In England, Neville (who founded the radical magazine Oz and made her a columnist) and James (with whom she joined the Cambridge Footlights, becoming its first full female member) were allies. James remembered her in her college room, decorated like “a dream from the Arabian nights”, hammering away at her typewriter “10 hours a day”.
The Female Eunuch instantly made her famous. It was translated into eight languages, and The New York Times columnist Judith Weinraub remarked that Greer was “the person most likely to be seen on television screens here”. Describing the book’s purpose to Weinraub, Greer said: “Women have somehow been separated from their libido, from their faculty of desire, from their sexuality. They’ve become suspicious about it. Like beasts, for example, who are castrated in farming in order to serve their master’s ulterior motives – to be fattened or made docile – women have been cut off from their capacity for action.”
She became the voice of second-wave feminism. For a time, she travelled the world investigating the plight of women. Her 1984 book, Sex and Destiny: The Politics of Human Fertility, argued against attempts by developed countries to impose birth control on poorer nations.
Five years later she wrote Daddy, We Hardly Knew You, in which she denounced her father as “weak, craven, feeble” and accused him of having “terrorised” her mother, who in turn took it out on her elder daughter. Greer’s own marriage, in 1968 to a construction worker with a degree, lasted three weeks. “He was shaping me to his needs and trying to conquer me,” she later explained. Greer told The New York Times in 1992: “I have always wished I would fall in love with a woman.”
In her book of that year, The Change: Women, Ageing and the Menopause, Greer complained of “the unfairness of a system that lionises the silver-haired male while scorning his female counterpart as beyond use, pathetic, desiccated, desexualised, a crone”. She returned to this unfairness in recent comments on transgender women. Greer is consistent in her position: she resigned from Newnham in 1997 when the college made a fellow of physicist Rachael Padman, who was born male.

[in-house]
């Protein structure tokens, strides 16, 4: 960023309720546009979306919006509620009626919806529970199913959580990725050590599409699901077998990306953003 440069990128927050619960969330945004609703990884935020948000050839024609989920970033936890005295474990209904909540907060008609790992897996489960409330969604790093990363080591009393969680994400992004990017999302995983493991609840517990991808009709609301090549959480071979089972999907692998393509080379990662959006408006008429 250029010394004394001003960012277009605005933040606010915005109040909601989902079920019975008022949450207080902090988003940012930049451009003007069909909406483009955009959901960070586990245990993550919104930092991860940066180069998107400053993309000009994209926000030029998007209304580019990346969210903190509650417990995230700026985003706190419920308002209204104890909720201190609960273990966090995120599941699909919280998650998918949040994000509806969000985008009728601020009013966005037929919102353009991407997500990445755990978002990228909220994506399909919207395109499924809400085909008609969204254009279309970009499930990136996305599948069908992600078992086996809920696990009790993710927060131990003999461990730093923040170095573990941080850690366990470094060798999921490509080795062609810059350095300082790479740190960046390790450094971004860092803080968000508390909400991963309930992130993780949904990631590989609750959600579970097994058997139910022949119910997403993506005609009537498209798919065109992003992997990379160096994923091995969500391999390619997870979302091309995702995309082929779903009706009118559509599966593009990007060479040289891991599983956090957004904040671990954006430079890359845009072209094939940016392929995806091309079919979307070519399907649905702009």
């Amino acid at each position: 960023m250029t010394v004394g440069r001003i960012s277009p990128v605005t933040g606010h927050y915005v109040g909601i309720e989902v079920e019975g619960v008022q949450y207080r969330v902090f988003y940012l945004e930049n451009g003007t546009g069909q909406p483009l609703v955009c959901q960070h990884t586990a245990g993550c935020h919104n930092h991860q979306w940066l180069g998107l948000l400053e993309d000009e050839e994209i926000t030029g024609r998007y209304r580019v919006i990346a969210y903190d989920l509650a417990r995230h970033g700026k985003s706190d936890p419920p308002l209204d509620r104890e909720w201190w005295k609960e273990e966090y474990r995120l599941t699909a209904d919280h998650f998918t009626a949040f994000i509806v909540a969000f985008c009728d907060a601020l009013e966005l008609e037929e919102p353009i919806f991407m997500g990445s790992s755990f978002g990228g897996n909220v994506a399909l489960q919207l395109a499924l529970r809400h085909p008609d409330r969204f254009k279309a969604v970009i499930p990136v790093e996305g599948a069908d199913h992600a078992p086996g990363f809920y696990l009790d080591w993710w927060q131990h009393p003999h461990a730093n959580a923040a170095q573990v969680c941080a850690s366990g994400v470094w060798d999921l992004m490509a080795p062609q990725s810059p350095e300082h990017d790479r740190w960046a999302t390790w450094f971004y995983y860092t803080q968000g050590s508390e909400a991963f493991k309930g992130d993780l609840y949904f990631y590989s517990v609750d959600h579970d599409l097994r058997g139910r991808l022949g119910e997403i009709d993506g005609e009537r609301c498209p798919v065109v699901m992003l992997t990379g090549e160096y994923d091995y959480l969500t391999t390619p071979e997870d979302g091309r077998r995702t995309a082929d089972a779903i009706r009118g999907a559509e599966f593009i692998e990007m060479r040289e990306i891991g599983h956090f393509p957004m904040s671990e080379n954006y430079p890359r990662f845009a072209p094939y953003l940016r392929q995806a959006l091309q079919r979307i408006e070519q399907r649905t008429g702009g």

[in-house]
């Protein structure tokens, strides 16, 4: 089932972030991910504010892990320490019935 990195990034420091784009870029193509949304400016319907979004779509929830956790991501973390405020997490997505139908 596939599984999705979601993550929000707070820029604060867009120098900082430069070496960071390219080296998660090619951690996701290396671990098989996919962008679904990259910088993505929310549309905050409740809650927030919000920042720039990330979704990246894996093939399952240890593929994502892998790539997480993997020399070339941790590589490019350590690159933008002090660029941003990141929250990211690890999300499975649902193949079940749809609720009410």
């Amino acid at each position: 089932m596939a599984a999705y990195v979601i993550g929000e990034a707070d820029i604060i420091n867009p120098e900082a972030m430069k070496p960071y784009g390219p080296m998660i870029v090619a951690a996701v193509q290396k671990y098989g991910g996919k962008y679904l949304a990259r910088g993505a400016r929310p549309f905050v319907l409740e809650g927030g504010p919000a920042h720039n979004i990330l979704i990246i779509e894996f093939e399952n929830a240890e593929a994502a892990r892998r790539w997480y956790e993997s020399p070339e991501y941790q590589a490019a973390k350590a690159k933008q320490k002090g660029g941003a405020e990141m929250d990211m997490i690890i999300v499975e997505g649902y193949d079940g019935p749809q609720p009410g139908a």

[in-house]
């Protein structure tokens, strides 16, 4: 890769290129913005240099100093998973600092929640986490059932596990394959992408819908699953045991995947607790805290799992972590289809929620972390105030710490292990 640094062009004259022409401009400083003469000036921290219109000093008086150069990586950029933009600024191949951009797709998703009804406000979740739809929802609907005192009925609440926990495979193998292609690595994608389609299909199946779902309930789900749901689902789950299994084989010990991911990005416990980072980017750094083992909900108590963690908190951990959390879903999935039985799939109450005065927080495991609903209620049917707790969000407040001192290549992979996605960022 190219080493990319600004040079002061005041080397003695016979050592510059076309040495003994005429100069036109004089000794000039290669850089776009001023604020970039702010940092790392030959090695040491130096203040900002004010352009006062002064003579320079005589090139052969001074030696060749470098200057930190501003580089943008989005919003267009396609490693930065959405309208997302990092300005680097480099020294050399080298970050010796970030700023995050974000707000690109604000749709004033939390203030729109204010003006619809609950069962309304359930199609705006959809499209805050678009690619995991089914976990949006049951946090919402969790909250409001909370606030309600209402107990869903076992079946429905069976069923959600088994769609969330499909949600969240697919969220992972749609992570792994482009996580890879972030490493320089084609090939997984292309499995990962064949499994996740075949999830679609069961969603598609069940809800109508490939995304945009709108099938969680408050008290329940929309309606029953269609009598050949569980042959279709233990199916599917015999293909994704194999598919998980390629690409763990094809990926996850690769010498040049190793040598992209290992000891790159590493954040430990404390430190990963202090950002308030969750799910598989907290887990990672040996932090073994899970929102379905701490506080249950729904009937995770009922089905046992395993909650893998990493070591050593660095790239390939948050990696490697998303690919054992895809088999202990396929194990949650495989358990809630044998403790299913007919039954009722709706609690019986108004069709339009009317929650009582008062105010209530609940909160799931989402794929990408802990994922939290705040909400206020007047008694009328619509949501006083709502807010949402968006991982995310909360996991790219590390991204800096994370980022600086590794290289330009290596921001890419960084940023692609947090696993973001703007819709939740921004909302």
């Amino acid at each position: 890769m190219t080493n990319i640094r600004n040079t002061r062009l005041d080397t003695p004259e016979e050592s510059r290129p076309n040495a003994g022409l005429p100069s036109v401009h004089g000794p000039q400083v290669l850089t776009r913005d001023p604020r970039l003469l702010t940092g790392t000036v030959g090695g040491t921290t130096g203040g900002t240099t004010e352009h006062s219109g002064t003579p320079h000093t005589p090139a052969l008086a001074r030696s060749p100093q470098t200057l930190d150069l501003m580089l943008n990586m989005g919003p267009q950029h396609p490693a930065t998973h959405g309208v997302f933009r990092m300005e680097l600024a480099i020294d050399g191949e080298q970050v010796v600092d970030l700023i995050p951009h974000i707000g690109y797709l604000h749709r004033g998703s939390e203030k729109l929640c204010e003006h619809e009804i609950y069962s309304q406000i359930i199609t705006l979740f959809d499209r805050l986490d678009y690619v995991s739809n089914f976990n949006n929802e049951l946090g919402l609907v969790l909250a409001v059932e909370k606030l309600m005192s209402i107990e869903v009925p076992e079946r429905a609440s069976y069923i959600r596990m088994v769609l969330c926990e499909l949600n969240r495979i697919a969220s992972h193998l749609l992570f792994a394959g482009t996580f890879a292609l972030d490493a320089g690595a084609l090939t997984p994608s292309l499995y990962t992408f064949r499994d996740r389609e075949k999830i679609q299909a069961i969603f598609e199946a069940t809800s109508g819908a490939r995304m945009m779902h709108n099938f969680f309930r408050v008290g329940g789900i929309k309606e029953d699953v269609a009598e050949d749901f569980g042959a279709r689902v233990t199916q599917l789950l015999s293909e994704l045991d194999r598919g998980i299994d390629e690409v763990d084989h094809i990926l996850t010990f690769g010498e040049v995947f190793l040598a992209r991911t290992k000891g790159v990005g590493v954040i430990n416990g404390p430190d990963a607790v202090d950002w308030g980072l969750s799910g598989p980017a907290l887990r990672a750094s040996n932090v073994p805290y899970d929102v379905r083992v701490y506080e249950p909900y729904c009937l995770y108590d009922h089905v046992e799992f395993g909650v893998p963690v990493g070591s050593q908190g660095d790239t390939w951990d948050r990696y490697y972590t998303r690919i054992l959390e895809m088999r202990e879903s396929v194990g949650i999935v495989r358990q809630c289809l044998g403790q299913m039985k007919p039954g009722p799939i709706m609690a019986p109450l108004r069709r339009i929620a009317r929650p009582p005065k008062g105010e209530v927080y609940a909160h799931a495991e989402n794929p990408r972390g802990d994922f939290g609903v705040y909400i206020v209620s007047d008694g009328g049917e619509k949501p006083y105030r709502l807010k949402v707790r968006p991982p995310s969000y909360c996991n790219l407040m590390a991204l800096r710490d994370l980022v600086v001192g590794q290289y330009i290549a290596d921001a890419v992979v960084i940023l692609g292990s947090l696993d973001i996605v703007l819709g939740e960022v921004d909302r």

Outside her work, Greer has found joy in nature, growing a wood at her country home in Essex and buying a piece of rainforest in Queensland. But even here she has sought out controversy. When macho Australian naturalist Steve Irwin was killed by a stingray in 2006, Greer wrote callously that “the animal world has finally taken its revenge”.
In 1999’s The Whole Woman, Greer compared female genital mutilation to body piercing (“If an Ohio punk has the right to have her genitalia operated on, why has not the Somali woman the same right?”), and dismissed the “girl power” movement, led by the Spice Girls. She’s attracted to popular culture. She was “tempted” to take part in I’m a Celebrity ... Get Me Out of Here! but declined, feeling angry that it was filmed on the “doorstep” of her own patch of forest. She did go on Celebrity Big Brother in 2005 but stormed out, complaining of “bullying”.
Wherever Greer goes, a storm is sure to follow. And, after a lifetime of being “an anarchist, basically”, she still holds the world transfixed.
A life in brief
Born: 29 January 1939, Melbourne, Australia.
Family: Eldest child of Eric Greer, a press advertising executive, and Margaret Lafrank.
Education: Attended a convent school; BA in English and French from the University of Melbourne and a PhD in English literature from the University of Cambridge.
Career: After several academic posts, her first book, The Female Eunuch, was published in 1970. Prolific writer, including The Whole Woman (1999), and commentator.